Machine vision applications -  Successful examples from many industries


Successful examples from many industries

For safely rolling tyres

Every day the lives of millions of people depend on intact tyres on cars and airplanes. The Carl Zeiss Optotechnik tyre inspection systems equipped with STEMMER IMAGING’s state-of-the-art machine vision components provide the maximum possible safety in this domain.

Carl Zeiss Optotechnik GmbH, headquartered in the Upper Bavaria region of Neubeuern, generates about one third of their annual sales with systems for the non-destructive inspection of tyres. The company, which has been known as Steinbichler Optotechnik GmbH until 2015, is one of the world’s leading suppliers in this segment and has already implemented inspection systems for tyres with diameters of up to 4300 mm. Such enormous tyres are used in huge mining vehicles, but also new and retreaded pneumatic tyres of passenger cars, trucks, aircraft, motorcycles. Even the racing tyres of all current Formula One teams are tested for defects by the Carl Zeiss Optotechnik inspection systems.

The company’s tyre inspection systems are named „Intact“ and are based on the shearography optical measurement technology which has established itself as the standard in the automotive sector, in aviation it is even required by law.

Detect errors in the micron range

Shearography is an interferometric testing method that is able to detect even the smallest damage or defects with a size of only a few microns on stressed components. The test object is illuminated with a laser light and is inspected by a CCD camera with a so called shearing lens. These lenses project the object image onto the camera chip twice; each object point is thus represented twice which results in an interferogram. When the test object deforms under load, the laser light, reflected by the component, changes. Due to superposition of an image in its unloaded state, the recording under load means the changes of each point in the image can be detected.

When testing tyres the required load is generated by varying the ambient pressure. Between the first and the second recording the pressure is lowered by about 50 mbar. Any air bubbles enclosed in the tyre expand as a result of the negative pressure and slightly deform the surface of the tyre at the weak points. Conclusions on defect type and size can be drawn by comparing and evaluating the resultant images.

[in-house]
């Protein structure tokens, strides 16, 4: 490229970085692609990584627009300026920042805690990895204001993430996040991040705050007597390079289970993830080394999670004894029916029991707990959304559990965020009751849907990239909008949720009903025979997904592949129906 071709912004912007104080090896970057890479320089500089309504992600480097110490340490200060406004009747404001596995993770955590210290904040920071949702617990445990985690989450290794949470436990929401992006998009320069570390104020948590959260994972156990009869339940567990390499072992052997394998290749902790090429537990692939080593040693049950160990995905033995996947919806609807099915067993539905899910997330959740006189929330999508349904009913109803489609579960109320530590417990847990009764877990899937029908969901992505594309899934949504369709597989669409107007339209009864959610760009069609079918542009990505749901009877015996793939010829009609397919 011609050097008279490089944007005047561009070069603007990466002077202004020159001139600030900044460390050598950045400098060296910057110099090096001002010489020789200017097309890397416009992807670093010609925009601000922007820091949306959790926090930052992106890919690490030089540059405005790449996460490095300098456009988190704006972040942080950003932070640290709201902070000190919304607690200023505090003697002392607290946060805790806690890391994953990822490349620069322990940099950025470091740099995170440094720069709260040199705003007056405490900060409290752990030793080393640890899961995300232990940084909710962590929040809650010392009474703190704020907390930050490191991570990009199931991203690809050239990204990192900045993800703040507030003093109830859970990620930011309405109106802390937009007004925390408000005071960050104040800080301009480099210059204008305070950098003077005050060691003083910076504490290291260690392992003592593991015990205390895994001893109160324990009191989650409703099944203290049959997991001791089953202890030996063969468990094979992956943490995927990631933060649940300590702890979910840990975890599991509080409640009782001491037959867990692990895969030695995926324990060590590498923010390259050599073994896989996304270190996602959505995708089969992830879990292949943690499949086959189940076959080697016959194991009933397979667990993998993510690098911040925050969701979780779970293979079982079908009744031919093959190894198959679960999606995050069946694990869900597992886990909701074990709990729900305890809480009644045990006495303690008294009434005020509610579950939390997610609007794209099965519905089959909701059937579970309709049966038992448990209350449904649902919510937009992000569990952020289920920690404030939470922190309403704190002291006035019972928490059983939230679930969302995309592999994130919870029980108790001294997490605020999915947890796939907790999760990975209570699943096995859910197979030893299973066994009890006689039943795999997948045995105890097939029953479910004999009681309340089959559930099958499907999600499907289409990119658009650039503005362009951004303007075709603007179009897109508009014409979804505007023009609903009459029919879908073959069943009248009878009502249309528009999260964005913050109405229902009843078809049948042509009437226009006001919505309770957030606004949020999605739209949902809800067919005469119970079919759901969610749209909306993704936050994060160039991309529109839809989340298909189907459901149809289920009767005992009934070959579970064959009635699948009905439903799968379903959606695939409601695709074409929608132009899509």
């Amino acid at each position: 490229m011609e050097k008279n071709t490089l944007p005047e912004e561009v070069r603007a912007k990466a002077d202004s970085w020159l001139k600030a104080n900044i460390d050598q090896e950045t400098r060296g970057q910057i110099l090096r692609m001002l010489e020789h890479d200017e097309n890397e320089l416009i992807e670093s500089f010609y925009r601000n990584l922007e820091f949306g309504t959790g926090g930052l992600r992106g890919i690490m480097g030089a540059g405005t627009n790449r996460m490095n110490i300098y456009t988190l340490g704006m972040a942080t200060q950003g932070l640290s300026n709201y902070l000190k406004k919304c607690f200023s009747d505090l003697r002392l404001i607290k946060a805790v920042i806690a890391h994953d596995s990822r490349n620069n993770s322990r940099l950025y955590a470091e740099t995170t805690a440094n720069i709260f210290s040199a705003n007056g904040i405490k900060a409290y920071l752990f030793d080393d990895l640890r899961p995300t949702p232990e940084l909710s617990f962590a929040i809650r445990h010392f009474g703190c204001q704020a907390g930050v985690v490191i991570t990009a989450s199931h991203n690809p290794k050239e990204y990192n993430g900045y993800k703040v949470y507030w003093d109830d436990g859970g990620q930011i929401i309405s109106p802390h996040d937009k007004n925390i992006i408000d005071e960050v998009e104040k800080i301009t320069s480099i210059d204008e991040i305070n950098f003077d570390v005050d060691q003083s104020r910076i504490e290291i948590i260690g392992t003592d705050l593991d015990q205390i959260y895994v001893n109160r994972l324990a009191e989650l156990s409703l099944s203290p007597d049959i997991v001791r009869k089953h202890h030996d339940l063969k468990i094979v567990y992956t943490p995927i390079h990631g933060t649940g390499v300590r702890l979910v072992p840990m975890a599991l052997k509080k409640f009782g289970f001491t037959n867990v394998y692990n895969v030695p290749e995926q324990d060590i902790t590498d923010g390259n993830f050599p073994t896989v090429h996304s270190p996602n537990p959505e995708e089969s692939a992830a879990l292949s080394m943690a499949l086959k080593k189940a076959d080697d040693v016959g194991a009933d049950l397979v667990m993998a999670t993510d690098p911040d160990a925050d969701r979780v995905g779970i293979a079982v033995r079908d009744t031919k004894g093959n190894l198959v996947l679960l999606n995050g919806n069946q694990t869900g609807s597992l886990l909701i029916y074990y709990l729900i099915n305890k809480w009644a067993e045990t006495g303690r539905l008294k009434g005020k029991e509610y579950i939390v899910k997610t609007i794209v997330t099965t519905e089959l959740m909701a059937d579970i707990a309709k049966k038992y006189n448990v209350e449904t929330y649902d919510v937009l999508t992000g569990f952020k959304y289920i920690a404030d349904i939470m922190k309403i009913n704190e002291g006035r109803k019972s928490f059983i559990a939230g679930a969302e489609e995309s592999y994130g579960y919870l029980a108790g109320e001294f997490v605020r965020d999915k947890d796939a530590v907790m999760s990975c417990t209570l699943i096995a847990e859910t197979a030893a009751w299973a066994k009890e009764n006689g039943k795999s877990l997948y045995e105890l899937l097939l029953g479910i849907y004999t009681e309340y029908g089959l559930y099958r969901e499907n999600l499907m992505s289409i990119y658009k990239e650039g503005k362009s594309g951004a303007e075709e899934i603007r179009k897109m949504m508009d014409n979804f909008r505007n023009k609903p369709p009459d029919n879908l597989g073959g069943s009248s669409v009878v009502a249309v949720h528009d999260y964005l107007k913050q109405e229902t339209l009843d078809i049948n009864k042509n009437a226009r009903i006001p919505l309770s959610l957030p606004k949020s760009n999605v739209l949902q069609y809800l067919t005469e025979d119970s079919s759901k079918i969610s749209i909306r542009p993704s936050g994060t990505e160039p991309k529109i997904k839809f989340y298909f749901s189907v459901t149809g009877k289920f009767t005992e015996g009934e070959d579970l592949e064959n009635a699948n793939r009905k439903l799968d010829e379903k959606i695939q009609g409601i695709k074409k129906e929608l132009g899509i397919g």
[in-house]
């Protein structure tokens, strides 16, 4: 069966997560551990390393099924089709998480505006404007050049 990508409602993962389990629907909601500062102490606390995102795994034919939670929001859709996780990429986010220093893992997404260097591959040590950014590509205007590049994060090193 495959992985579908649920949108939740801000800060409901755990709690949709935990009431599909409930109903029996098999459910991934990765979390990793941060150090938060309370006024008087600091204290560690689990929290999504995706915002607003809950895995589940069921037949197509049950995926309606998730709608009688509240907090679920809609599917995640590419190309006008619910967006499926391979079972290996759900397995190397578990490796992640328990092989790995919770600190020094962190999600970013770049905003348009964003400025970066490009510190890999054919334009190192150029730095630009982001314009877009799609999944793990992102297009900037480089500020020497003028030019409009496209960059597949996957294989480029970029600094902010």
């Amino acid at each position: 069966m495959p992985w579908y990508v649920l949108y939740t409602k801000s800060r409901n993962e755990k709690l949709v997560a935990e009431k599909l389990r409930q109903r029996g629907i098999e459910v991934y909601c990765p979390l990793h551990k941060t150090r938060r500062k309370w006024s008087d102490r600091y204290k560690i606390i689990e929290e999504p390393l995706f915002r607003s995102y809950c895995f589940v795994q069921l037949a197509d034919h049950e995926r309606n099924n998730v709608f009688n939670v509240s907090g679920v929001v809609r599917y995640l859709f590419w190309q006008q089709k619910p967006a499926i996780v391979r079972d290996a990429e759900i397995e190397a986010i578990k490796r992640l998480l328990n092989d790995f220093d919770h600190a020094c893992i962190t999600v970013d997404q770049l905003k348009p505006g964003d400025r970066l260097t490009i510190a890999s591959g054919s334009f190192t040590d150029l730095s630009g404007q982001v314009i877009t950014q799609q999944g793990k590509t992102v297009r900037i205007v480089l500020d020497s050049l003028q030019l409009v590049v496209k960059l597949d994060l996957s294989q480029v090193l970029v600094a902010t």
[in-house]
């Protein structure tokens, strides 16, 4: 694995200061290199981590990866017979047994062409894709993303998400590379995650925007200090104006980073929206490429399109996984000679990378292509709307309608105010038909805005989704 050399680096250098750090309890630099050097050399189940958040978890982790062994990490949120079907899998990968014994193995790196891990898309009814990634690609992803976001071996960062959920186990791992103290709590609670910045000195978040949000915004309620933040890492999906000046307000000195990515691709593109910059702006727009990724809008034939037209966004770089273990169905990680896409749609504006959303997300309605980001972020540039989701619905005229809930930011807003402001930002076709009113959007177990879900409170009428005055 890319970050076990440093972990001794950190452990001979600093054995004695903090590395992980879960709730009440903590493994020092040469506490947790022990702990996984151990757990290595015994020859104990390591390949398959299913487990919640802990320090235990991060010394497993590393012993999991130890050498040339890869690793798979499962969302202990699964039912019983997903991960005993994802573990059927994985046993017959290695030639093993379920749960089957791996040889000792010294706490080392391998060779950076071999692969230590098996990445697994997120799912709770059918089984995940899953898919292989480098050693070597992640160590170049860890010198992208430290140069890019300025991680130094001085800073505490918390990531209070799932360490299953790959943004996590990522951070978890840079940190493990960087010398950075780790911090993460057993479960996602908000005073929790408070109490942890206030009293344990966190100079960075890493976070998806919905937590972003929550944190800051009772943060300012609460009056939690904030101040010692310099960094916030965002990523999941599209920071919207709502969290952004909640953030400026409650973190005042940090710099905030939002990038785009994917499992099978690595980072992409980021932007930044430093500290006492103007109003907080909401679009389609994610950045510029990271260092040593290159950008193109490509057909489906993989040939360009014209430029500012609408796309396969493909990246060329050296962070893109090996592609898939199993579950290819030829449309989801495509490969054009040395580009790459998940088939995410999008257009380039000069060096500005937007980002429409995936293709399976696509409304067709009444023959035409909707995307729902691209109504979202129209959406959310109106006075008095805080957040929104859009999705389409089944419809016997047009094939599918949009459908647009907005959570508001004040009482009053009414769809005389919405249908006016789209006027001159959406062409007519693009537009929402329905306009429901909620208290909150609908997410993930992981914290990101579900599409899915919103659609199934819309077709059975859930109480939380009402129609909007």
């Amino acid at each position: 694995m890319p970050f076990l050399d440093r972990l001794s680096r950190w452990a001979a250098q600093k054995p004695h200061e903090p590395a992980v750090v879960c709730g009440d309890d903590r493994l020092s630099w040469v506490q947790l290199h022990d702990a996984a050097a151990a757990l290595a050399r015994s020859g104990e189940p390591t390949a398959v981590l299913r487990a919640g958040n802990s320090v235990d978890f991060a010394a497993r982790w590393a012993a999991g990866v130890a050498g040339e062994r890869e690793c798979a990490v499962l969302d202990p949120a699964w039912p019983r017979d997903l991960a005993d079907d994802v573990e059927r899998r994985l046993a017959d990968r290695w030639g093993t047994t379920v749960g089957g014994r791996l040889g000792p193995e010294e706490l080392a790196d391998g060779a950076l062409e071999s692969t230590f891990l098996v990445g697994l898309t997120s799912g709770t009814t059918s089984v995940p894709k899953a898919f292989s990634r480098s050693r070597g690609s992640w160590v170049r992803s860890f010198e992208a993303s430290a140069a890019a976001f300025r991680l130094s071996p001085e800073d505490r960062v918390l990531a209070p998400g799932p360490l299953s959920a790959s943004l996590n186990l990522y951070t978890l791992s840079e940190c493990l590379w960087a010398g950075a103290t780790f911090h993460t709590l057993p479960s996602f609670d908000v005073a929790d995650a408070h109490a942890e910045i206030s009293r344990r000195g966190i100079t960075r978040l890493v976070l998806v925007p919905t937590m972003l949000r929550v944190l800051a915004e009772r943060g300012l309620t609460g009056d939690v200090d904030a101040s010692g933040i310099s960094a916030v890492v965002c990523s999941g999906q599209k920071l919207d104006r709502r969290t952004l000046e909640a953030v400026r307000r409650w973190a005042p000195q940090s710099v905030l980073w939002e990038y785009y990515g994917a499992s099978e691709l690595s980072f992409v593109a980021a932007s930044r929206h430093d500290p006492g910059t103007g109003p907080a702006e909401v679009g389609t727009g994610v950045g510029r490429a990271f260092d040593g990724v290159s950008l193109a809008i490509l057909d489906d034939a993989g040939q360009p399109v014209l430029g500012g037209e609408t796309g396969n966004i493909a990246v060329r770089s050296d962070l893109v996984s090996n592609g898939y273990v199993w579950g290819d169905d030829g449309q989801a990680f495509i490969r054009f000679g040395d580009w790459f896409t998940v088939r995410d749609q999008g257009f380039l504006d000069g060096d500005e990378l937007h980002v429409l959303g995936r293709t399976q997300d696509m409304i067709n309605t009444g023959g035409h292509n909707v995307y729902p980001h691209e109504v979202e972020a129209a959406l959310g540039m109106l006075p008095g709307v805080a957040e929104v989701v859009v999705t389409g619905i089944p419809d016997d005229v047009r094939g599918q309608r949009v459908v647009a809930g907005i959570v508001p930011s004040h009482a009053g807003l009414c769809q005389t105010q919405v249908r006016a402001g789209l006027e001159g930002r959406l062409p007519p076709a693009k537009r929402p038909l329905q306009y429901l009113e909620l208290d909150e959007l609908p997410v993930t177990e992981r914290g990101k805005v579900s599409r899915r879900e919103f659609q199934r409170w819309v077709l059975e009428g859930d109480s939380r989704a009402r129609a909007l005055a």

„We have been working with shearography technologies since around 1990“, explains Rainer Huber, NDT product manager at Carl Zeiss Optotechnik who is responsible for the development of the tyre testing systems. His company holds several relevant patents, such as one for the spatial phase shift, the direct phase measurement with only one shearing image. In addition to tyre testing, shearography is used for non-destructive testing of composites.

Over 1,000 measuring heads worldwide

Carl Zeiss Optotechnik´s Intact systems are used worldwide by all well-known tyre manufacturers as well as by a large number of medium-sized retreading companies. A total of more than 1,000 systems have already been installed, including licensed systems with Zeiss measuring heads.

„Our goal is one hundred percent safety – the failure of a tyre in operation or when being inflated can have fatal consequences“, says Mr Huber. In the testing process the tyre tread and the side walls are examined for internal detachments and air inclusions, which would not be visible with the naked eye. „When testing retreaded truck tyres we know from experience that about 20 percent of the visually impeccable used tyres are classified unsafe when applying shearography“, Mr Huber points out. The use of shearography is also cost-effective, especially in the area of retreading. The customers benefit from cost savings in production and purchasing, since damaged or improper carcasses don’t even make it into the marketplace in the first place, thus avoiding unnecessary processing cost.

Automated testing process